25 days - august 2004
of travel: alone in a wholly independent travel
july- august 2004 (25 days)
I moved (in Kyrgyzstan): mainly by bus, minibus (marshrutmyy),
jeep, shared taxi and (I cheated) flying
I slept: in cheap guesthouses/hotels (5-20$), in yurts
and private houses contacted through Shepherds life
and Community Based Tourism (CBT) associations
I liked:staying in the yurts in Song Kul, the
mongolian lineaments of the people, the colorful lada cars, the
wonderful mountains, how fresh it's also in summer and the whole
country still to be discovered
What I dislike:
the irritating police in Bishkek and the visa hassles to
travel between the stans
How much daily:
(for a lowlow budget travel) sleeping 5-15$, eating
2-5$, rent a jeep (3 hours two ways 50$, 4 people) also flying is
really affordable (40$ Osh-Bishkek (1 hour)). What will take most
of your budget will be the visas (40-80$)
or baking?: even in the heart of august in Bishkek it wasn't
so hot, in Kochkor the temperature was perfect (18-22C), while
in the high lands (Song Kul 3000m) I froze up (0 C in the night,
5-13 C in the day)
irritating policemen in Bishkek interested in your
money, some drunks and thieves in Karakol, but anyway I would say
it's a safe country
What you do need:
bring a sleeping bag if you want to sleep in Song Kul and
some trekking gears because not everywhere is possible to found
gears to trek or to climb, on the opposite....
(common part for Uzbekistan and Kyrgystan pages)
in Central Asia?
my travel in Iran in the 2000, that part of world south of Siberia
and encompassed between the Caspian Sea and China, in my mind has
always been a mysterious jigsaw of countries rarely mentioned. Im
not speaking about pure desert, but about an area as big as Europe
containing a meaningful percentage of the world energy resources,
exactly as it happens for most of Africa. However what definitely
attracted me was the curiosity about which kind of ethnic groups
live there, if exists and where is the "ethnic border"
between Asia and Europe. Travelling in Iran let me to focus the
southern border of this area, while being in Russia the northern
Once chosen the
Central Asia as target I realised its really huge and it hasnt
been easy to select which among the five "stans" was worth
to be visited. The must was not more than two countries for my 25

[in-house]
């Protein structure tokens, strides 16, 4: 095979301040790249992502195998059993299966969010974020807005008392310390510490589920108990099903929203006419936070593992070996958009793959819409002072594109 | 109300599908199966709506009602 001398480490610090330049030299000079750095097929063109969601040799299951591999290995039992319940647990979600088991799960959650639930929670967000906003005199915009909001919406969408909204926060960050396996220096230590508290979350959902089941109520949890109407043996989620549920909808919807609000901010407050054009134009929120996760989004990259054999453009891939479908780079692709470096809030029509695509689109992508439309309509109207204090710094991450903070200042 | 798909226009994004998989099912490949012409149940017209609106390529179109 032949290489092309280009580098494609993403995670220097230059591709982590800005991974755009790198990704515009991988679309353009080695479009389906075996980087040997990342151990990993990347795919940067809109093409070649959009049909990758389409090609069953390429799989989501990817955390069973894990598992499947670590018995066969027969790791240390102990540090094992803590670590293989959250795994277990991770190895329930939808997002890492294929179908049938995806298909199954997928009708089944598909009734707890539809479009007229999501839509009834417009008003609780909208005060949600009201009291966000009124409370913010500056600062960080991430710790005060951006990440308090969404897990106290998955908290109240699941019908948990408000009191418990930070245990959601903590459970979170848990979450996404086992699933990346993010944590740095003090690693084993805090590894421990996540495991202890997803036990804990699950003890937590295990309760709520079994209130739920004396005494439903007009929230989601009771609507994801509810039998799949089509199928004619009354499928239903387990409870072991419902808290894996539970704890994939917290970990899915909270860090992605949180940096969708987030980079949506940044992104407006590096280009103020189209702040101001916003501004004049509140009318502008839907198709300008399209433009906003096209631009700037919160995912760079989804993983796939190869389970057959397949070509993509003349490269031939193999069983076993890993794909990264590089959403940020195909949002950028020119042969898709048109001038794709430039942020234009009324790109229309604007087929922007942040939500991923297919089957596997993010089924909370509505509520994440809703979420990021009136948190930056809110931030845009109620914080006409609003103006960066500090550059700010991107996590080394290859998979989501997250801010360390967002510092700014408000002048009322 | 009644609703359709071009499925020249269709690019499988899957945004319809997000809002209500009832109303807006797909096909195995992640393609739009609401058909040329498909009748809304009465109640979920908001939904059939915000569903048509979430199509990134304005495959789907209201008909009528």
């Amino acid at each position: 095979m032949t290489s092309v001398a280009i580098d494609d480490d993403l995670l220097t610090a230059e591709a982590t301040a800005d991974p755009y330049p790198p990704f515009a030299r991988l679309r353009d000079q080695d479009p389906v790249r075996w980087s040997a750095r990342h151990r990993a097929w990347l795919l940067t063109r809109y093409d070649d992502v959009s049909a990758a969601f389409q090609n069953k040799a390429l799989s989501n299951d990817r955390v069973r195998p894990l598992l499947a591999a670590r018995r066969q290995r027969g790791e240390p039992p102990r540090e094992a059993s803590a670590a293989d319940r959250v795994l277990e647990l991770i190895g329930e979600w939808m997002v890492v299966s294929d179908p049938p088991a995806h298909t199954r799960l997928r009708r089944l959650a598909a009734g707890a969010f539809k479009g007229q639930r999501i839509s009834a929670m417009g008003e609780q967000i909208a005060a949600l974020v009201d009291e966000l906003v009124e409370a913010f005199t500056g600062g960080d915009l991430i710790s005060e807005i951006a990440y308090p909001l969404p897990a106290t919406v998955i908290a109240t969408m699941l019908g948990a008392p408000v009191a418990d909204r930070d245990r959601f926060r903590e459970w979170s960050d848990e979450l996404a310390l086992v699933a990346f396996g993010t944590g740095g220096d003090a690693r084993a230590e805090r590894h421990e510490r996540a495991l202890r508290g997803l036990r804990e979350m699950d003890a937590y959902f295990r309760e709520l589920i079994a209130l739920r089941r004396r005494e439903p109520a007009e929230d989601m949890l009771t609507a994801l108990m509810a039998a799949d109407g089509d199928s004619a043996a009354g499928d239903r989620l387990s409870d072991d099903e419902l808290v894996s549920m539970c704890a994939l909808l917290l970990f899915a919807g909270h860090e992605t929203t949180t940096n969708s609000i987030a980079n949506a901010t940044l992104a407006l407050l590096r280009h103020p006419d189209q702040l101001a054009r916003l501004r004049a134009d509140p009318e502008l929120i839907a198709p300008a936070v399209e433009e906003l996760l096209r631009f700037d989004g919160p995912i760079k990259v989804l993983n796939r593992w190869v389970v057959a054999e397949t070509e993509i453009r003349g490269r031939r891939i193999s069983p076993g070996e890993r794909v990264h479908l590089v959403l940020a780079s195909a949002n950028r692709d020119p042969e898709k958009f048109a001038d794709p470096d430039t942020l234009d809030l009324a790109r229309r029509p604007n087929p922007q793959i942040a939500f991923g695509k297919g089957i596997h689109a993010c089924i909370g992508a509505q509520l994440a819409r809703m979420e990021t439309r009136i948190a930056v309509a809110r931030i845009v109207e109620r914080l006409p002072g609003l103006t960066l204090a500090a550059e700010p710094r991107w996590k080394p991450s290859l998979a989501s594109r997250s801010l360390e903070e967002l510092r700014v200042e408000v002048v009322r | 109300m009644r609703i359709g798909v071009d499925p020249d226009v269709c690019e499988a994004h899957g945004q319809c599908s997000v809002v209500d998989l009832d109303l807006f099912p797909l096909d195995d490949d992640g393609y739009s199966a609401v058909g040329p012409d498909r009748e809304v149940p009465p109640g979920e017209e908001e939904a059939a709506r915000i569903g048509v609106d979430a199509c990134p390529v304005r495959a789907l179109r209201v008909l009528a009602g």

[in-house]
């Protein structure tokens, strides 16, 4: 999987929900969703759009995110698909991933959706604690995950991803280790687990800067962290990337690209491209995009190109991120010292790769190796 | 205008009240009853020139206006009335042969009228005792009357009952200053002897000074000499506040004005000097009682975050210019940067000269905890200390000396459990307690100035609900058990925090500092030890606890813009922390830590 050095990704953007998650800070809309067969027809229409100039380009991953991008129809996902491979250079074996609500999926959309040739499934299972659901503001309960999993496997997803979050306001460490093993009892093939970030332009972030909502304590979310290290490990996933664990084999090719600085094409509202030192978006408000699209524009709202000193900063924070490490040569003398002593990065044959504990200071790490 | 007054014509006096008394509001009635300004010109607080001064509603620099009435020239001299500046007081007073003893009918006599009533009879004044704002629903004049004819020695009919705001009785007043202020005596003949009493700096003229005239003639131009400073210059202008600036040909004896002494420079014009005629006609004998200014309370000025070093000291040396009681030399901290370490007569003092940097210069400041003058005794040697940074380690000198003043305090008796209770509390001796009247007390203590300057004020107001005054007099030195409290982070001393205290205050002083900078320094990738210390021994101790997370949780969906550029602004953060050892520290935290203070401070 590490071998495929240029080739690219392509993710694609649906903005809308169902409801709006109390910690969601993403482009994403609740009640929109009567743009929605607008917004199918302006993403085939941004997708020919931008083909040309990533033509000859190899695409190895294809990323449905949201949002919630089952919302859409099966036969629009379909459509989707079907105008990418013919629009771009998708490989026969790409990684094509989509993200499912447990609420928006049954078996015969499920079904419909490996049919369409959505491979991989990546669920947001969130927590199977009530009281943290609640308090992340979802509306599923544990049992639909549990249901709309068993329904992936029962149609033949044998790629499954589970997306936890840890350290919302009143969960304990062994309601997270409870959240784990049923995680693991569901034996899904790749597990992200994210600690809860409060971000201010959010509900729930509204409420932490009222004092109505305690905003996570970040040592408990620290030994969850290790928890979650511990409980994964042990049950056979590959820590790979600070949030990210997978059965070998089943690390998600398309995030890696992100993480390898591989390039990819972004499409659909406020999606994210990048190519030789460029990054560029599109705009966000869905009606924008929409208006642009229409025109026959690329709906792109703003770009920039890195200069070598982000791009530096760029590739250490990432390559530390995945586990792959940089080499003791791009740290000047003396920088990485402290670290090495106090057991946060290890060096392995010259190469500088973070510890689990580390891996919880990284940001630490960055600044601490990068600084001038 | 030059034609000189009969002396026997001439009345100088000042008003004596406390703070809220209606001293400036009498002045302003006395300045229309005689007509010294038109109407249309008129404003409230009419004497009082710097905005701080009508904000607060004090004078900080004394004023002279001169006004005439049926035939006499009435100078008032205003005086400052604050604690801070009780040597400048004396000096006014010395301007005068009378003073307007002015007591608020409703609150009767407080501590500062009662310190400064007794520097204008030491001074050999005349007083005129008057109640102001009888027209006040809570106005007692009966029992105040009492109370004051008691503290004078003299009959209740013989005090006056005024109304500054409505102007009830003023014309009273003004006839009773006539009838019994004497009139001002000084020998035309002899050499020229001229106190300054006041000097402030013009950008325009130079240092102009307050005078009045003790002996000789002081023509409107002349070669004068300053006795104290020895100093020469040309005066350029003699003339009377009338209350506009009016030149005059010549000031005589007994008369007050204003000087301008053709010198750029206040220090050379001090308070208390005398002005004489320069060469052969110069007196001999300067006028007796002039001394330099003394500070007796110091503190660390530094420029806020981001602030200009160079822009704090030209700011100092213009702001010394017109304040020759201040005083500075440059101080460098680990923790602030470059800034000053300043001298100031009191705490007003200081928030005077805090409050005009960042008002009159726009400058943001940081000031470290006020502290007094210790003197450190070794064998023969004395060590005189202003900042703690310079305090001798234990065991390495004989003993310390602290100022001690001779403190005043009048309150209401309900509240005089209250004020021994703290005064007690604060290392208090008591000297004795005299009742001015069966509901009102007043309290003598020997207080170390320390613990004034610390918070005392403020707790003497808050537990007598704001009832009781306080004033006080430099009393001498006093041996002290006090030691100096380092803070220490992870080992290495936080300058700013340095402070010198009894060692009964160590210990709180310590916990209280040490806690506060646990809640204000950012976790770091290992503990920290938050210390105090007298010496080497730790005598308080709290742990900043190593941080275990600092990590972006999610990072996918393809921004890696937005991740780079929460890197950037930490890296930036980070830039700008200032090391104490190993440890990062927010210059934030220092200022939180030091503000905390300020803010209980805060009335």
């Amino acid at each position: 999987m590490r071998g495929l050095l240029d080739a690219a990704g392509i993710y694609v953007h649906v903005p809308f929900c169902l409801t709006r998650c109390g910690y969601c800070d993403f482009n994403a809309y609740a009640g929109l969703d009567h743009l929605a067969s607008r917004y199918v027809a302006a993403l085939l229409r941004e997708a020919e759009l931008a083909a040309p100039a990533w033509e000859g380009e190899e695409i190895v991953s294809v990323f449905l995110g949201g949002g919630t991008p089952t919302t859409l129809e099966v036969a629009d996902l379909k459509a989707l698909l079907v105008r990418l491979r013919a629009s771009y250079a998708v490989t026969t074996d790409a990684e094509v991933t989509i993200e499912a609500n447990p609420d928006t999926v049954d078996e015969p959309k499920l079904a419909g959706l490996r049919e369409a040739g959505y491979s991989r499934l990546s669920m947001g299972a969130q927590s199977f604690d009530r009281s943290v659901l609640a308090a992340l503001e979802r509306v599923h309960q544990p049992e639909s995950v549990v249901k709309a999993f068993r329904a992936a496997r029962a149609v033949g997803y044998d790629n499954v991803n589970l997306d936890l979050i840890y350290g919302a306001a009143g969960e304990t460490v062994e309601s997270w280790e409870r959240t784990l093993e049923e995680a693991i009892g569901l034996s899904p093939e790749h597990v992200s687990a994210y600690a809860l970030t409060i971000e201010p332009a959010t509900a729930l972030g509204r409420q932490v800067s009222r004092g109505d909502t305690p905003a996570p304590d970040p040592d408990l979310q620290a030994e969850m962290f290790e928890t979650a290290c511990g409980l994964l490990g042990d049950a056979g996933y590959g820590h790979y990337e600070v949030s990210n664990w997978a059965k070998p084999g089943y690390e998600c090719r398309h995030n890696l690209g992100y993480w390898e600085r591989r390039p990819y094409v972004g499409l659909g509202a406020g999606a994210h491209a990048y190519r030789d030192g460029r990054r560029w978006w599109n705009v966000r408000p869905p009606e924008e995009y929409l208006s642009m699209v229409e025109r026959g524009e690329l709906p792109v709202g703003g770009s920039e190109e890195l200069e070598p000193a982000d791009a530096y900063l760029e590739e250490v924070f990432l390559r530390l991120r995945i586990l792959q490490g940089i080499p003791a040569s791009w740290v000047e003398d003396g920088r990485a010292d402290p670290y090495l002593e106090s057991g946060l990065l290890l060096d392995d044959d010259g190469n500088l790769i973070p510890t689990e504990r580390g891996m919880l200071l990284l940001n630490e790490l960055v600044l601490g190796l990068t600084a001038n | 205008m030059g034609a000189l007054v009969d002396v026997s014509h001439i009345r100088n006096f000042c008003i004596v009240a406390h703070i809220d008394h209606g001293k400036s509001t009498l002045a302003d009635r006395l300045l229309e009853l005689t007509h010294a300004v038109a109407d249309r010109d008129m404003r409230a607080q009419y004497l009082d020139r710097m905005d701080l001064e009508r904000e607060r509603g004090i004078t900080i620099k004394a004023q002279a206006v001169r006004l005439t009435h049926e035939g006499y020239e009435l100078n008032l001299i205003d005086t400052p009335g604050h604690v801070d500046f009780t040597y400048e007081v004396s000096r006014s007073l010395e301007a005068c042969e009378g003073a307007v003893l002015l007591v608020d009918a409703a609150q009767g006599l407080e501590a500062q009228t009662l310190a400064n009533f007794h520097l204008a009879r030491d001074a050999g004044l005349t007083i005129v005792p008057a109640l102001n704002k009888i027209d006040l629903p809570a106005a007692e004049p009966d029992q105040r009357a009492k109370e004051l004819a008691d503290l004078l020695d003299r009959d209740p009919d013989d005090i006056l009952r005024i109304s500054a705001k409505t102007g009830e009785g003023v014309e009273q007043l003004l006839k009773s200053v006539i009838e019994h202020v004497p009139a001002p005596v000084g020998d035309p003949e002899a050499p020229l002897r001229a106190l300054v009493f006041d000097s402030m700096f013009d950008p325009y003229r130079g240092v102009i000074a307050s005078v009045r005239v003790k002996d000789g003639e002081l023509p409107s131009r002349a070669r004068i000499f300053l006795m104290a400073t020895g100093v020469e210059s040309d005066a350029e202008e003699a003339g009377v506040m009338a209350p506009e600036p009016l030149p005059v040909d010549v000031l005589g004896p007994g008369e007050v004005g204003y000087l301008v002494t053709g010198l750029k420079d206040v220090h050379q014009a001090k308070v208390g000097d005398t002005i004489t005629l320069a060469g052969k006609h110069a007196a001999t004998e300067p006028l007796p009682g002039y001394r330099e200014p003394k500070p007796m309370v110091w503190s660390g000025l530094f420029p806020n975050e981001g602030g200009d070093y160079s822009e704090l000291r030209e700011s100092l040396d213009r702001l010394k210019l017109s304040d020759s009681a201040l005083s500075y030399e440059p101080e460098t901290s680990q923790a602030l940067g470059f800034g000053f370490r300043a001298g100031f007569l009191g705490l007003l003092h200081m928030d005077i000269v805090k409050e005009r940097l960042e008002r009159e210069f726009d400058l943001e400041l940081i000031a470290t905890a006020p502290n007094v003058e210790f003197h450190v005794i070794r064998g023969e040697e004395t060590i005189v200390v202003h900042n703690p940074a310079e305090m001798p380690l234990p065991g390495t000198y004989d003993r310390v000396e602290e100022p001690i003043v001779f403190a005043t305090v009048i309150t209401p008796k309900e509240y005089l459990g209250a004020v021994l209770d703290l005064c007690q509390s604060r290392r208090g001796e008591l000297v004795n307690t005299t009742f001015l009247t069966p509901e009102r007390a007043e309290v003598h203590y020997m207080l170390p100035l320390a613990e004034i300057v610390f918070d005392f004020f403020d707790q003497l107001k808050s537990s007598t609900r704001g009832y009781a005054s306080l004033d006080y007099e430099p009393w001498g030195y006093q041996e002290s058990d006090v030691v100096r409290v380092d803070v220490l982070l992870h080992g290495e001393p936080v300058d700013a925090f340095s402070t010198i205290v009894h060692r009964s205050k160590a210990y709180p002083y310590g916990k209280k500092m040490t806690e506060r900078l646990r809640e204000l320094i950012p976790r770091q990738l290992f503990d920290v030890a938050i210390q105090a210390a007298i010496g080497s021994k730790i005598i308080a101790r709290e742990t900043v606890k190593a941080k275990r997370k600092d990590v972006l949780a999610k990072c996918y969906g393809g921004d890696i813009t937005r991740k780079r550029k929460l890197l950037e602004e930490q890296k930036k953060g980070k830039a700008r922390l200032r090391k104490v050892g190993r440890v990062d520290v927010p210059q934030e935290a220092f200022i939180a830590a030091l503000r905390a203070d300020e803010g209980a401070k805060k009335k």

days trip. Turkmenistan seems too hassling to get the visa and travel
freely throughout the country, furthermore too hot in summer, and
baking my brain definitely is not my passion. Kazakhstan is hot
as well and a lot of people warned me as the least interesting among
the stans. Uzbekistan was a kind of must to be seen and Kyrgyzstan
seemed to fit better with travelling by public means of transport
than Tagikistan. Hence there I ended up!
I flew from Italy stopping over in
Istanbul and then to Tashkent. It was deep night (1.00 am) when
got my luggage and I definitely started my travel in Central Asia.
Lonely Planet warns about taxi drivers hassling at the airport,
but frankly I didnt see many of them. Anyway I had no accommodation
booked, so, rather them trusting alone any uzbek taxi driver in
the middle of the night in a totally unknown place, I follow a french
couple to the hotel where they had already reserved room, and did
my first central asian bargain.
The next day I woke up quite dizzy in
my gloomy room and started walking to the centre. It was a super
hot but dry sunny day, as all the other ones turned out to be during
my travel in Uzbekistan. I wanted to apply for my kyrgyz visa at
the embassy, and luckily paying an extra I got it on the spot (details
about visas). Then I went to the unmissable Tara Hotel in the
southern outskirts of the capital.
Tashkent is not that much nice, in fact
apart from the police stopping you to swindle you and a small waterpark
where I spent my last day, youll just yearn to flee asap.
So I did and the next day I got to the wonderful Samarcanda.
It took 6 hours by bus where once again travelling by public means
of transport let me to know the locals and have fun. I was eager
to test my russian and for sure any passenger could be aware of
the torture could mean sat near me for hours :-)
Therere no words to describe how
was pleasant my staying in Samarcanda; not only for the beauty of
the town itself with all its highlights, but mainly for the travellers